I ask the Leader if there is a possibility of time being provided for a discussion on discipline in schools in the light of the decision against a teacher who wished to discipline a pupil who was supplying cannabis to other pupils in the school. I say this despite the fact that I support the legalisation of cannabis.
I understand, a Chathaoirligh, that you do not wish much discussion on the question of the tragic shooting in Abbeyleix, but I wish to add my voice to those who sought a debate. The committee has been fairly neutered in investigating the Abbeylara case and that is relevant particularly since for so long we have boasted that we have an unarmed police force. We now have an armed section. We need to know what rules govern the use of guns in these circumstances. It was tragically a member of the police force who was killed but it could have been a member of the public.
You have made your point, Senator Norris.
I think the public is concerned at shootings in the public street where civilians may well be hurt. Other Members have raised the question of the refugees who tragically met their deaths while being brought to an Irish port. I ask for a debate on this matter. We should bear in mind in that debate the very serious words of Bishop Comiskey, who referred directly to legislation in a very fine and considered interview on the radio and indicated that not only Irish law but also European Community law should be looked at.
With regard to posters, it is distressing for people to be pilloried in this manner, but senior politicians have a way of dealing with it. I remember the last time this kind of issue was raised and precisely the same group was around. They were abusive and violent. I treated them with contempt and I hope that is the way the Taoiseach will treat them.
I ask the Leader for a debate on the damning report on water quality just published, which raises major public concern as to how all local authorities deal with the supply of good quality drinking water. Given that it is a national condemnation of local authorities, we should have a debate on it here as soon as possible.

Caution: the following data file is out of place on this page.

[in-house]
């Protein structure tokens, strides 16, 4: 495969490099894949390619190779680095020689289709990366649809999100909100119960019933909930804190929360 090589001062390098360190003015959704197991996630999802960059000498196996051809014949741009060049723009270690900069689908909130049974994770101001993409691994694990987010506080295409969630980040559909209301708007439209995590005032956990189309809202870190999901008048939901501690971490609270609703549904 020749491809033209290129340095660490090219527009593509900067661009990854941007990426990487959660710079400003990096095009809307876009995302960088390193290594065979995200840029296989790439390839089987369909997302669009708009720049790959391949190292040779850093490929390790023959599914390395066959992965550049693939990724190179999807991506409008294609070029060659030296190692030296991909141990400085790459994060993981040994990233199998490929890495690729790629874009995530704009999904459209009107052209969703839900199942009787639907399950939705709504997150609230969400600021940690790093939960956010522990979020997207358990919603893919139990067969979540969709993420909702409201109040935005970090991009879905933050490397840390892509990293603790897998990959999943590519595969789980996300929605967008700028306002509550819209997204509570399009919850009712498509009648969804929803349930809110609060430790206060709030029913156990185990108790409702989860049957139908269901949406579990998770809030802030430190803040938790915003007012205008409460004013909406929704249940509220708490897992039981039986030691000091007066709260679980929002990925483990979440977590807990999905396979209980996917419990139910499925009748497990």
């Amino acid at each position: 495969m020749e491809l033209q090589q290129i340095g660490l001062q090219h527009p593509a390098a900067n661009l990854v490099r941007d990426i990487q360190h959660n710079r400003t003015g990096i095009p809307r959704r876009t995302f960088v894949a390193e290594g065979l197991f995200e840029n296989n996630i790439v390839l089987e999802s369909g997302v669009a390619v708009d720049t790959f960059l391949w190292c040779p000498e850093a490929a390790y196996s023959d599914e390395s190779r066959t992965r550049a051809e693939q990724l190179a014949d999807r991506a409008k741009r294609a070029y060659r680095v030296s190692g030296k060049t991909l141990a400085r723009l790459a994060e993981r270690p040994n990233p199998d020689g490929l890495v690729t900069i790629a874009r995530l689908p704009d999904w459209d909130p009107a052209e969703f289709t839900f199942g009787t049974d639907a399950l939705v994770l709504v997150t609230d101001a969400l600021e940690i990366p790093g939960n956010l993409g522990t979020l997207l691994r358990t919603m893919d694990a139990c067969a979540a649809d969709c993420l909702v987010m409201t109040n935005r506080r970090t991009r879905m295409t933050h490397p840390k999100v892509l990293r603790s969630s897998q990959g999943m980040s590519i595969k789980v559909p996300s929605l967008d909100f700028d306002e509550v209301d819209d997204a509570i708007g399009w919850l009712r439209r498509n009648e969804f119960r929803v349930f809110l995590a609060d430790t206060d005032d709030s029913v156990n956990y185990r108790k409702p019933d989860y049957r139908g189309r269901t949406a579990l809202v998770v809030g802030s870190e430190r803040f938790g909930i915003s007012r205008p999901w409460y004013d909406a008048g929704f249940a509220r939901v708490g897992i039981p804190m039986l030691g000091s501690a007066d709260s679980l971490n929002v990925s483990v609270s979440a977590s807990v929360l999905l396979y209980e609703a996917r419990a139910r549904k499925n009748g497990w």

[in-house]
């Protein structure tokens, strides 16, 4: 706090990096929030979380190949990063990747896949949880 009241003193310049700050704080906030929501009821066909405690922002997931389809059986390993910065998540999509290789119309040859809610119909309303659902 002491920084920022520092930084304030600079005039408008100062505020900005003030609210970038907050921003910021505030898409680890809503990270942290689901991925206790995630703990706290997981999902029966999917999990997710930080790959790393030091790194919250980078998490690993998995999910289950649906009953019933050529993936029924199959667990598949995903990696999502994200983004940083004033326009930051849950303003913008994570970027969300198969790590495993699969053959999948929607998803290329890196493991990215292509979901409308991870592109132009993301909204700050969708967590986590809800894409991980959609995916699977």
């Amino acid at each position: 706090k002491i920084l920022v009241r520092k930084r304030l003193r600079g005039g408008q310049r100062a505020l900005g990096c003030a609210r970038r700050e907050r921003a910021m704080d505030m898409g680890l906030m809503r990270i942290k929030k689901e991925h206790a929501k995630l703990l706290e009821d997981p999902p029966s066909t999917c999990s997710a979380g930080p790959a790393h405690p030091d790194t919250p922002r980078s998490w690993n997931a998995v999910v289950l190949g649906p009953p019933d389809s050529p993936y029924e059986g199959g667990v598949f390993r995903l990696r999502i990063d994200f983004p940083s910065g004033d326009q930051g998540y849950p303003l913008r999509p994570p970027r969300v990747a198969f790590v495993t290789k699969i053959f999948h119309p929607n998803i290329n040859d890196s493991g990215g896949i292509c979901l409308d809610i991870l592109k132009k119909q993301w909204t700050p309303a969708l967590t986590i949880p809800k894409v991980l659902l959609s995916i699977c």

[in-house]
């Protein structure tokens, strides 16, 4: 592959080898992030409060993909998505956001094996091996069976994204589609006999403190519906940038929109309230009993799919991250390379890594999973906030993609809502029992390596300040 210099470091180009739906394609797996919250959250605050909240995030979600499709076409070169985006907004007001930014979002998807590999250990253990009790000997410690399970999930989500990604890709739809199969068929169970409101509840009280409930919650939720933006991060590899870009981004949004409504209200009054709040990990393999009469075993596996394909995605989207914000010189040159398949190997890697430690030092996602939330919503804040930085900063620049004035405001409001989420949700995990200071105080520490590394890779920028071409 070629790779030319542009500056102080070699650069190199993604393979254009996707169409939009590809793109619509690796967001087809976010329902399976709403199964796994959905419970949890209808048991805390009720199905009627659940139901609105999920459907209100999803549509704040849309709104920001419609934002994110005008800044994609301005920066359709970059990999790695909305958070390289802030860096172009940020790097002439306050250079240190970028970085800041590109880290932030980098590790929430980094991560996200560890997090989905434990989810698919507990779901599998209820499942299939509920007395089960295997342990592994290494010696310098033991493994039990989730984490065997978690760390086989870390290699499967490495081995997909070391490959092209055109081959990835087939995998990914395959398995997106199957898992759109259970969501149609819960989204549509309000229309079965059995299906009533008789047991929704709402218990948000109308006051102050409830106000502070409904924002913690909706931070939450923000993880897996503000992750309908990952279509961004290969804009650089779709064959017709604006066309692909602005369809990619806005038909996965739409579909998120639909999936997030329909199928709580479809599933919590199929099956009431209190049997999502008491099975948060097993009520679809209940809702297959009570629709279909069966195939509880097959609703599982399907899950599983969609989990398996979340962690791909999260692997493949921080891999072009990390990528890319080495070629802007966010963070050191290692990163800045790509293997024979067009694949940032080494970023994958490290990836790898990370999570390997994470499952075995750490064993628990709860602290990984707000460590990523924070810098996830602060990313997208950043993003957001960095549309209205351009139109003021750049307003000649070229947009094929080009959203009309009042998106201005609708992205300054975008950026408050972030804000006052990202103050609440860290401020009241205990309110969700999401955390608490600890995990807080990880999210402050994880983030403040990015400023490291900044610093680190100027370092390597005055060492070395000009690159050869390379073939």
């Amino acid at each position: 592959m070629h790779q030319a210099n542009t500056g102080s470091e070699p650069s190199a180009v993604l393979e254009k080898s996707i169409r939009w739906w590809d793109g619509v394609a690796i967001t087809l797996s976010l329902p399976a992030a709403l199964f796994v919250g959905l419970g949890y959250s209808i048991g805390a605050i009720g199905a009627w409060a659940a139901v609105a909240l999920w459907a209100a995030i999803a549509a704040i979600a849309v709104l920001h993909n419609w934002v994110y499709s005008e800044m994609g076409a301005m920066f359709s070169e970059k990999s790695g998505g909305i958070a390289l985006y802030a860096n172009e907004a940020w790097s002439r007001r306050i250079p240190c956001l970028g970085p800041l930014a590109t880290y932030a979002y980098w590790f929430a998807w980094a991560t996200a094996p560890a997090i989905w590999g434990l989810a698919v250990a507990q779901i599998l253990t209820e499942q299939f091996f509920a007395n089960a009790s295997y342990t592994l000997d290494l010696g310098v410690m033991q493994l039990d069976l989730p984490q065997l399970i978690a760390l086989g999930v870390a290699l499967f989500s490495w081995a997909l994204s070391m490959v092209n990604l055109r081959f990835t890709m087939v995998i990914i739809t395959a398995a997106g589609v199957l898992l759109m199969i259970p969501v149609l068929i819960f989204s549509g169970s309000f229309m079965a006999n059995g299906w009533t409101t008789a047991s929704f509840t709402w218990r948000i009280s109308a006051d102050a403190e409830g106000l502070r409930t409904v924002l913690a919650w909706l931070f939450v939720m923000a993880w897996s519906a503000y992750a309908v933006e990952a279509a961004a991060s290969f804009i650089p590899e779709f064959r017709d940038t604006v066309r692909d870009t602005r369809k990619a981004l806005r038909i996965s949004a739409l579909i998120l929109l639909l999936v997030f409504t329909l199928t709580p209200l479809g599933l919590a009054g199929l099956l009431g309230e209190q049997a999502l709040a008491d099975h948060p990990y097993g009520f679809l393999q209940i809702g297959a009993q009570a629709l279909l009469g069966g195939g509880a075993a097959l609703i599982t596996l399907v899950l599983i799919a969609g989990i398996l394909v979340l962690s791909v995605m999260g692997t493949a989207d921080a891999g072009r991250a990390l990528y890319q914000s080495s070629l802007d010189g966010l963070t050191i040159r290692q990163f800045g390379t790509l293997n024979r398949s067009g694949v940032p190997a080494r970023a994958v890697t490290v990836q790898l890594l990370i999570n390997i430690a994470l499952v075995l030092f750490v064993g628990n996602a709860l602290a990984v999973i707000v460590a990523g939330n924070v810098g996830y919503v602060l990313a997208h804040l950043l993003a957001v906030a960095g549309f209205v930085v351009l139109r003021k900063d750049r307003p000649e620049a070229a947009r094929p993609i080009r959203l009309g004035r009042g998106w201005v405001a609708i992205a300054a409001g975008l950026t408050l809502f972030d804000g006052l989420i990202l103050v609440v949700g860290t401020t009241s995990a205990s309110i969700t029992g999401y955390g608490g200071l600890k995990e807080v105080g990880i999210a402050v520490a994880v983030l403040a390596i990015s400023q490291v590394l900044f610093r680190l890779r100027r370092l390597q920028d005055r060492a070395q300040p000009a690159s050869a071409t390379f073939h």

I have it down on the Order Paper.
I would like to be associated with the expressions of sympathy for the family of Detective Sergeant Eiffe. I support Senator Manning's call to discuss the tragedy in Wexford during the debate on No. 5 tomorrow.
I know my county is often referred to as the Kingdom. However, it is not yet an independent republic. We never declared UDI and it is not a secessionist state. I call on the Leader to use his good offices on behalf of the citizens there who are still paying their taxes to get the euro calculators and ready reckoners distributed immediately to all the blank spots, which have not received them to date.
That is nothing to do with the Order of Business.
It is still a very relevant matter where I come from. We are in the euro area.
I know we have a very busy schedule, but I ask the Leader to allow time for debates on road safety and fire safety. Christmas is supposed to be a happy time and a family occasion. However, many families will receive tragic news of the loss of loved ones. The carnage on our roads in particular is absolutely shocking and seems to be out of control. This House could play an important role in alerting people to certain procedures.